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The American Heart Association explains heart failure (HF), sometimes called congestive heart failure (CHF), as a chronic, progressive condition in which the heart muscle is unable to pump enough blood through the heart to meet the body's needs for blood and oxygen.What happens if you are exposed to high levels of HF?
Exposure to higher concentrations can result in serious damage to the lungs, and fatal pulmonary edema may develop after a delay of several hours. Brief exposure (5 min) to 50 to 250 ppm may be fatal to humans. Ingestion of HF can produce severe injury to the mouth, throat, and gastrointestinal tract and may be fatal.What happens to your body when you have heart failure?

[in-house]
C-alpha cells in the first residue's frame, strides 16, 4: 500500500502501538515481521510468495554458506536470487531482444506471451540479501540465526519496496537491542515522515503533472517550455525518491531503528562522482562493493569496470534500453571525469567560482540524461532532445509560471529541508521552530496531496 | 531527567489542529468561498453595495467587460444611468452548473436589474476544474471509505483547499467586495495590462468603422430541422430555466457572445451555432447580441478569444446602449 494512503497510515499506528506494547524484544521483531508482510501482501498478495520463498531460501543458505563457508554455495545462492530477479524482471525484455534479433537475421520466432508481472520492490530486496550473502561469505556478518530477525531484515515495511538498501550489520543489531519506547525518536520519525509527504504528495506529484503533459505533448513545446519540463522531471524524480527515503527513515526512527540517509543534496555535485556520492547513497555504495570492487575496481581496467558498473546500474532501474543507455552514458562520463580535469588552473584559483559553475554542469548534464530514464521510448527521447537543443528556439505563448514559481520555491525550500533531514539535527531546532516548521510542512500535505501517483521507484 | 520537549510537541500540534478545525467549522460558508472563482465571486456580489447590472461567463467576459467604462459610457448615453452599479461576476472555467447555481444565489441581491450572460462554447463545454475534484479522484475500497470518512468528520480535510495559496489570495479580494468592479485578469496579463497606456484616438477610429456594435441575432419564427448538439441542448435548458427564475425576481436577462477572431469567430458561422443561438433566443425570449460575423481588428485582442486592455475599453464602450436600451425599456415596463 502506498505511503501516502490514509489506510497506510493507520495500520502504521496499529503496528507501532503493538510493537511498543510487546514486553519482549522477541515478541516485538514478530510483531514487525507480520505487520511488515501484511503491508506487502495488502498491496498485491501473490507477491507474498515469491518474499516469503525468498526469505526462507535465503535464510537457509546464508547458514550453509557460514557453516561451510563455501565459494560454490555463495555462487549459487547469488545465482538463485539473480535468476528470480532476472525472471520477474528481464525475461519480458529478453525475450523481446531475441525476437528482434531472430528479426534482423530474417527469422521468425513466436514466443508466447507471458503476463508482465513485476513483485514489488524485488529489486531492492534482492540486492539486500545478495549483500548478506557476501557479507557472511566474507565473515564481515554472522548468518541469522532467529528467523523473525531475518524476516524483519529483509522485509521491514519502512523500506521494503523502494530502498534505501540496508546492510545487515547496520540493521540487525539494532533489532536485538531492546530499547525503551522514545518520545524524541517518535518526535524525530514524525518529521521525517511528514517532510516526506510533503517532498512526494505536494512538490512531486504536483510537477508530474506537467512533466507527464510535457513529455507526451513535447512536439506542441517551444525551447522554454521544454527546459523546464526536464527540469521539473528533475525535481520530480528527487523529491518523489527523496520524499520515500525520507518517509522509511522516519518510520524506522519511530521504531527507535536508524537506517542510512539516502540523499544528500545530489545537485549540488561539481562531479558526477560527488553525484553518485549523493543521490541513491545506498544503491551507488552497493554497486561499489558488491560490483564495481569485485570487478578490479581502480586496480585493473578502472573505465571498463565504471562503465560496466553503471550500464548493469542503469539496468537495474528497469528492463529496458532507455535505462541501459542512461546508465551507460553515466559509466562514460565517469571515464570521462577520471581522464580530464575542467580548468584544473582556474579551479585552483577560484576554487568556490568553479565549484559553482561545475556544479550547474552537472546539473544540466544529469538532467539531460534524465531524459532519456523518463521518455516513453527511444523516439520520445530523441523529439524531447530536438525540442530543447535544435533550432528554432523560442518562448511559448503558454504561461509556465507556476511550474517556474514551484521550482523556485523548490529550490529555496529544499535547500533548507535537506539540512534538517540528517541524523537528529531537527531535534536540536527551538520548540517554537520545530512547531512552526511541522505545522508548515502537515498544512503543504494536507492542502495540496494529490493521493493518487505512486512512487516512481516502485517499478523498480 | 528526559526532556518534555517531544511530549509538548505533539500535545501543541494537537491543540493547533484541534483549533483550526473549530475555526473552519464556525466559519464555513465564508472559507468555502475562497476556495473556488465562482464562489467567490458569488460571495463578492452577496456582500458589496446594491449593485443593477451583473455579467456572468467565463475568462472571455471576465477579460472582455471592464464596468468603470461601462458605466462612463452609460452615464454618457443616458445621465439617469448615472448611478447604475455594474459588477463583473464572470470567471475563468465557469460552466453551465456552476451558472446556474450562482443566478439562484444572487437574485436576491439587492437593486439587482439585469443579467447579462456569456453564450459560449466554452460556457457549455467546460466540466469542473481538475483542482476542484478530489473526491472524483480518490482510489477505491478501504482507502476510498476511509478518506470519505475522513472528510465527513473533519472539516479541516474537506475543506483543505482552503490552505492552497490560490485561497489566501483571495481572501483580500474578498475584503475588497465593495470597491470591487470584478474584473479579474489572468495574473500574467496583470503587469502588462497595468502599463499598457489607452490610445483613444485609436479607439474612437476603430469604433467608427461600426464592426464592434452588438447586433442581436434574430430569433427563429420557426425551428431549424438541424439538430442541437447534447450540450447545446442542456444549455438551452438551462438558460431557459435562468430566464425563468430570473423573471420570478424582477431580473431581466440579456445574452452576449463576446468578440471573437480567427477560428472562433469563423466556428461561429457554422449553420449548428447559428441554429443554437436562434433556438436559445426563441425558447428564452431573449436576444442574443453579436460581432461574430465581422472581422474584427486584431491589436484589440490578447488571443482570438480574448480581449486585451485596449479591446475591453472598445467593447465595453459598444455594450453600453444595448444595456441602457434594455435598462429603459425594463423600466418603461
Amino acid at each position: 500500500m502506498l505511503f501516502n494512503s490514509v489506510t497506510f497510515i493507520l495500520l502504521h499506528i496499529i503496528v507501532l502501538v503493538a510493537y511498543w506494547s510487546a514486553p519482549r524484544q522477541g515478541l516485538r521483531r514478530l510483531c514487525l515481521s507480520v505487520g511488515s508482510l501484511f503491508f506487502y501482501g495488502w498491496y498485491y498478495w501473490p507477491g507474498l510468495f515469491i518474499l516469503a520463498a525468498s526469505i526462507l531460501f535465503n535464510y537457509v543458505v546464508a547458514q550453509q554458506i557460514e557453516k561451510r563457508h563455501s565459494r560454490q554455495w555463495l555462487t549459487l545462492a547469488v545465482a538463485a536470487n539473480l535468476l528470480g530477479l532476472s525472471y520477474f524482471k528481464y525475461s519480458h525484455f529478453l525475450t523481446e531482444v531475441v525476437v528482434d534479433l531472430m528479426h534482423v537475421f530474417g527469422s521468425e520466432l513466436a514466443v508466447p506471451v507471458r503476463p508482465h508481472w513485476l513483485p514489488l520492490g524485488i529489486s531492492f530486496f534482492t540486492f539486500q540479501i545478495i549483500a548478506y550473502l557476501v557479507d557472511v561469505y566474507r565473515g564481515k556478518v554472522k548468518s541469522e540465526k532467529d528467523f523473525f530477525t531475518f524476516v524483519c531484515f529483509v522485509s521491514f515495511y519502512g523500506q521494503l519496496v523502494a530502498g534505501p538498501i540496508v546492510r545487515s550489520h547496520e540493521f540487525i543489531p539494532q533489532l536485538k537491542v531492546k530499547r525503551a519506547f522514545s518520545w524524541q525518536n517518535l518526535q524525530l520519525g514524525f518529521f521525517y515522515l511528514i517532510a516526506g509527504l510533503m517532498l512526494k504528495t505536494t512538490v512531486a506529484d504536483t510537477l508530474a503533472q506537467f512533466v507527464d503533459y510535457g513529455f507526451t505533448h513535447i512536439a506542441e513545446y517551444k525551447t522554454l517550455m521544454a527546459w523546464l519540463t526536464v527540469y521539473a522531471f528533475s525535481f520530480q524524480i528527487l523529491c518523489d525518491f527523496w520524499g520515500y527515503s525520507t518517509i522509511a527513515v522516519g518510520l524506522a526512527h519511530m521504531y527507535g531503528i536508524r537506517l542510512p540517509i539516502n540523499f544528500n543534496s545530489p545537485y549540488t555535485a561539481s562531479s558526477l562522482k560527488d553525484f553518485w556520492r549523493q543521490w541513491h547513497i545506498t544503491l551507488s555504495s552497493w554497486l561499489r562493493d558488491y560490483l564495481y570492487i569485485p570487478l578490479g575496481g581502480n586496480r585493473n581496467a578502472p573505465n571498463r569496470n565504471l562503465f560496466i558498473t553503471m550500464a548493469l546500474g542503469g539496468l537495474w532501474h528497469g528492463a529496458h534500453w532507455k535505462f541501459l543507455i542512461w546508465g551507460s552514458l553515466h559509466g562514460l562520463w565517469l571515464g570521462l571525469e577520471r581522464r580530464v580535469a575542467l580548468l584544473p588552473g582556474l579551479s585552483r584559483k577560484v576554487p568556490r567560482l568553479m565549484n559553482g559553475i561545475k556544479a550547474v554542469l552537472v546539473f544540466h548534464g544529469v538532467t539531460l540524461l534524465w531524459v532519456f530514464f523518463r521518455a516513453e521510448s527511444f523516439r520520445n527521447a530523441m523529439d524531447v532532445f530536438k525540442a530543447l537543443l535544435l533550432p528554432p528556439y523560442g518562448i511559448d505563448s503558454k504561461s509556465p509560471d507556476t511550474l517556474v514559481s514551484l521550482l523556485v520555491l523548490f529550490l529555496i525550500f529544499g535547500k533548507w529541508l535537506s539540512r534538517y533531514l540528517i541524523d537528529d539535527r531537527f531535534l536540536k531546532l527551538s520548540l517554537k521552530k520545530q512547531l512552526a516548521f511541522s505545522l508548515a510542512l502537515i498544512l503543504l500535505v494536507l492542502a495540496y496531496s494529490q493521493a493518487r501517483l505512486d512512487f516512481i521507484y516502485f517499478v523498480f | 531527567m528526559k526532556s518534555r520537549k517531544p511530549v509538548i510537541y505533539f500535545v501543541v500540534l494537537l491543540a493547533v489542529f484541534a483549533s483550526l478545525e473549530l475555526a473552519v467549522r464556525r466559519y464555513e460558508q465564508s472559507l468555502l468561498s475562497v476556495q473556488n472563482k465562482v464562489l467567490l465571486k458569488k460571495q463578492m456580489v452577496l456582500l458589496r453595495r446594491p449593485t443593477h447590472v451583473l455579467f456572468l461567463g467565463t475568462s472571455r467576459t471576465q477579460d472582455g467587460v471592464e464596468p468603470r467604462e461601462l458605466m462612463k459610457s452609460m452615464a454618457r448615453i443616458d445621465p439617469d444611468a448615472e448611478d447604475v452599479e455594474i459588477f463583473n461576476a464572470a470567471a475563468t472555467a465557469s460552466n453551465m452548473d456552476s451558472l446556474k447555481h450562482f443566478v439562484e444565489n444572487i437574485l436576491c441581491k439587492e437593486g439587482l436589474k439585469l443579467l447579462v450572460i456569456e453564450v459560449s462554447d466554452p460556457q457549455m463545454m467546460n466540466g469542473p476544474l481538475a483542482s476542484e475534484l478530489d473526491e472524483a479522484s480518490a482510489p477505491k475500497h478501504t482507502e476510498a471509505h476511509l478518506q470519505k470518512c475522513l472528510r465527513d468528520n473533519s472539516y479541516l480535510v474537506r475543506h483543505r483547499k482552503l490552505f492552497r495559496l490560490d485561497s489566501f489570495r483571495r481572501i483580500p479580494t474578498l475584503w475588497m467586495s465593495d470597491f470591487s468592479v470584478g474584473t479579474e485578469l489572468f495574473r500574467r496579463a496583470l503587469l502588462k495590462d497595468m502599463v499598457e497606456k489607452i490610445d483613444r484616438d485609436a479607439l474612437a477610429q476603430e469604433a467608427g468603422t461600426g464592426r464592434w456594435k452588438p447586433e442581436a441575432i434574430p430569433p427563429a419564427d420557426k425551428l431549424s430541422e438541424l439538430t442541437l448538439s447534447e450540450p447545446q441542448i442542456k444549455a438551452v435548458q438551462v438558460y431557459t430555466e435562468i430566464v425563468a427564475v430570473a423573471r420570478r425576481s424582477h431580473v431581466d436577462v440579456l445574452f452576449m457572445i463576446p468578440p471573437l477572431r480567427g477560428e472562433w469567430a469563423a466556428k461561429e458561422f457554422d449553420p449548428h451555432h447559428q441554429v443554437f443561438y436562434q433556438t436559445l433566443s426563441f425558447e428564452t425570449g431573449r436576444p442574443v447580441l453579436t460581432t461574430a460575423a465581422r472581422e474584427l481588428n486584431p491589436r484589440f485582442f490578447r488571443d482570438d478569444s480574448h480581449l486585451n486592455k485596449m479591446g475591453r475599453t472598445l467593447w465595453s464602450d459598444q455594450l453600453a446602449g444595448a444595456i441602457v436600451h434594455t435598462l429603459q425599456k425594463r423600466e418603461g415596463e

With heart failure, the heart doesn't pump as well as it should. So your body doesn't get enough blood and oxygen. When this occurs, the body believes that there isn't enough fluid inside its vessels.What is the pathophysiology of HFpEF?
HFpEF shows impaired ventricular relaxation and/or filling, increased ventricular stiffness and thus elevated filling pressure accompanied by pressure overload. These hearts show concentric remodeling and/or ventricular hypertrophy accompanied by pressure overload and often backward failure (Figure 1).